The architect of NSW’s game-changing data centre transformation, Pedro Harris, will leave the public service at the end of next month after five years working at the heart of the state’s IT renewal.
His legacy is some 18MW of data centre capacity split between two shiny facilities in Sydney’s Silverwater and Unanderra in the Illawarra, which replaced an ad-hoc network of 130 server rooms the state relied on for decades.
Harris will be familiar to many in the state after collecting what he described as “a stack of business cards of something like 1500” through his many business meetings advocating for the state’s new infrastructure approach.
His departure will give Harris - who already holds a PhD in business administration from Charles Sturt University - time to work on his ongoing research into data slums at the University of Technology Sydney.
“I achieved everything I set out to achieve, and probably a bit more,” he told iTnews.
He said he was particularly proud of OneGov, the public service’s new identity architecture and digital marketplace.
He has watched the OneGov platform “come from a government backwater to become a serious delivery solution” and win a number of industry awards.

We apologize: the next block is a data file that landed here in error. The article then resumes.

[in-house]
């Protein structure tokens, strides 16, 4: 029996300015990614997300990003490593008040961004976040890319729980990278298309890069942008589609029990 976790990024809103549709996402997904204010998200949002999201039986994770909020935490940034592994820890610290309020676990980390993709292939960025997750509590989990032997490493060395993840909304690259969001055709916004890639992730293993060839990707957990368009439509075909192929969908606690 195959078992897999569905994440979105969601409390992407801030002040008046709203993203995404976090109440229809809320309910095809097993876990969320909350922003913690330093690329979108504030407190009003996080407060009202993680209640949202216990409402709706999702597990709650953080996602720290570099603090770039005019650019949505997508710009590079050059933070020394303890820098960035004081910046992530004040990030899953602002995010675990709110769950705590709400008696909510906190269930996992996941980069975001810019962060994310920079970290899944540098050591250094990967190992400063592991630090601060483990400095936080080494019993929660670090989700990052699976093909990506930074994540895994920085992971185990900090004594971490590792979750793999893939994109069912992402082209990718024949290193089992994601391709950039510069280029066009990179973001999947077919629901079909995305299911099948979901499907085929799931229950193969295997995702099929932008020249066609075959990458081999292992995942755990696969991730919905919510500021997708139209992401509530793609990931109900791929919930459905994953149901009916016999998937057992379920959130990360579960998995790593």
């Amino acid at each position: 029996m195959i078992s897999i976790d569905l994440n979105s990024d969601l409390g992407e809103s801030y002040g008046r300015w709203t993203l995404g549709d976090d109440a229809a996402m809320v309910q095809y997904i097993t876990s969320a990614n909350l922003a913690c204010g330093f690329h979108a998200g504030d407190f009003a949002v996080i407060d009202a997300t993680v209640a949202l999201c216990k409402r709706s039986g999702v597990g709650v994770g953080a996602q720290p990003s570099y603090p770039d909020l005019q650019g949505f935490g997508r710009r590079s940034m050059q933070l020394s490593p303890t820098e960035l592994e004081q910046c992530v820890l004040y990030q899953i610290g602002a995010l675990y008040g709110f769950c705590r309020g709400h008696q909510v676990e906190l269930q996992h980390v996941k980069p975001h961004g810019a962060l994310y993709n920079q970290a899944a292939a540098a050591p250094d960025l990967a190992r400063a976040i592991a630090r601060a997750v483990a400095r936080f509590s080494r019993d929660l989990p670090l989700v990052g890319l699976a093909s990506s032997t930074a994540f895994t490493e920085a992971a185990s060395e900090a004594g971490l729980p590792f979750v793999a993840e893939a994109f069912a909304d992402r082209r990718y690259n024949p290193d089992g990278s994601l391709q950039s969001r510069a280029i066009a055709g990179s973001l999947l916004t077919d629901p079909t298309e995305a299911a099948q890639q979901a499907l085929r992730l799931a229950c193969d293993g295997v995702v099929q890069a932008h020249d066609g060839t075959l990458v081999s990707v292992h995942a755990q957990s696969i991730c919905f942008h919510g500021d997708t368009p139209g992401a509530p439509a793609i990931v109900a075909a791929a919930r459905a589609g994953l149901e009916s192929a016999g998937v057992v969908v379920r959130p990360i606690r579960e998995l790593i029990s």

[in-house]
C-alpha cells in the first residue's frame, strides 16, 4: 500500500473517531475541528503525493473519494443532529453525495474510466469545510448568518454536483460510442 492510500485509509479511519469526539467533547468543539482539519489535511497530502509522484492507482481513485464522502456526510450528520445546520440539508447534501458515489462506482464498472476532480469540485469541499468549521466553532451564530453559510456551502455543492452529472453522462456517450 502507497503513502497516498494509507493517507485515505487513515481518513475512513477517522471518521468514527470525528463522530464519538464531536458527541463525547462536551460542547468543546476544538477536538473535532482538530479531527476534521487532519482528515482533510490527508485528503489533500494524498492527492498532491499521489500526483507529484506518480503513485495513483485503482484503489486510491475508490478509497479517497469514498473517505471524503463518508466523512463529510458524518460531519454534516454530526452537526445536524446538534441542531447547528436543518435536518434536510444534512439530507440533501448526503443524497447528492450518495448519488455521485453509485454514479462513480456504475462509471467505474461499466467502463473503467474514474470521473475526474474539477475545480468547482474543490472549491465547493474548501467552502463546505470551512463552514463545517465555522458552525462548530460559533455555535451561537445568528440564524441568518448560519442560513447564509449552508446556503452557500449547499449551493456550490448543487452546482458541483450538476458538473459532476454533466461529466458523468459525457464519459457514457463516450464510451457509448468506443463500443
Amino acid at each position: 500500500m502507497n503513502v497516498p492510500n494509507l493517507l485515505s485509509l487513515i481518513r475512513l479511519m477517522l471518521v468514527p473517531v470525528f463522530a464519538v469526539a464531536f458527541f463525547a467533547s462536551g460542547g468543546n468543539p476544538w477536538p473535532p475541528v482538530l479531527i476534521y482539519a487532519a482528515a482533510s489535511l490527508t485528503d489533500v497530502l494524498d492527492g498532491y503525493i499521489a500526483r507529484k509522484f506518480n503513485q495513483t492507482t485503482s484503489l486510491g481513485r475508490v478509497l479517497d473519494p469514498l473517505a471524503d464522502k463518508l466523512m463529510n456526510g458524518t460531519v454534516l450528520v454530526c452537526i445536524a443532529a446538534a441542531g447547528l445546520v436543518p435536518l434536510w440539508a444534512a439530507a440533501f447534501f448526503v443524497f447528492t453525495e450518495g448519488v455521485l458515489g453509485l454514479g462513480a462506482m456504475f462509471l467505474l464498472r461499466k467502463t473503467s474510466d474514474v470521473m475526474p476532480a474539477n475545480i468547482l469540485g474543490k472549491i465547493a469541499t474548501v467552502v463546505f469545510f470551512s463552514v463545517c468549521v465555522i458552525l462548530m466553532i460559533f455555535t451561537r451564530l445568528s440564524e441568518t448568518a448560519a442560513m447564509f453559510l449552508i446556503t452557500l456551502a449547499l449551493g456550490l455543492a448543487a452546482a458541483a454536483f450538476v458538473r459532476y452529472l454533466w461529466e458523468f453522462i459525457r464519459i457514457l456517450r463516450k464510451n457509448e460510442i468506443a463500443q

Harris' other legacy, the GovDC project, has been recognised as “more than a real estate play” with the coming of age of the GovDC marketplace, he said. The marketplace is a catalogue of on-demand services that can now be accessed by agencies within the state's own security envelope.
DFSI secretary Martin Hoffman paid tribute to his departing executive director at the NSW GovDC marketplace forum in Redfern yesterday.
“It is a great loss to us,” Hoffman said.
“Pedro has been the father of the GovDC program, and the way that has moved on to the digital community and the marketplace.
“He has had a very distinguished career in the government both in line agencies and the centre for a number of years. I am sure he will continue to make a great contribution to the state, the nation, and the ICT industry.”
Harris’ public service career has also included stints in CIO and delivery roles within agencies like the Land and Property Information office and the NSW Police, where he played a large role in building its computerised operational policing system (COPS) back in the 1990s.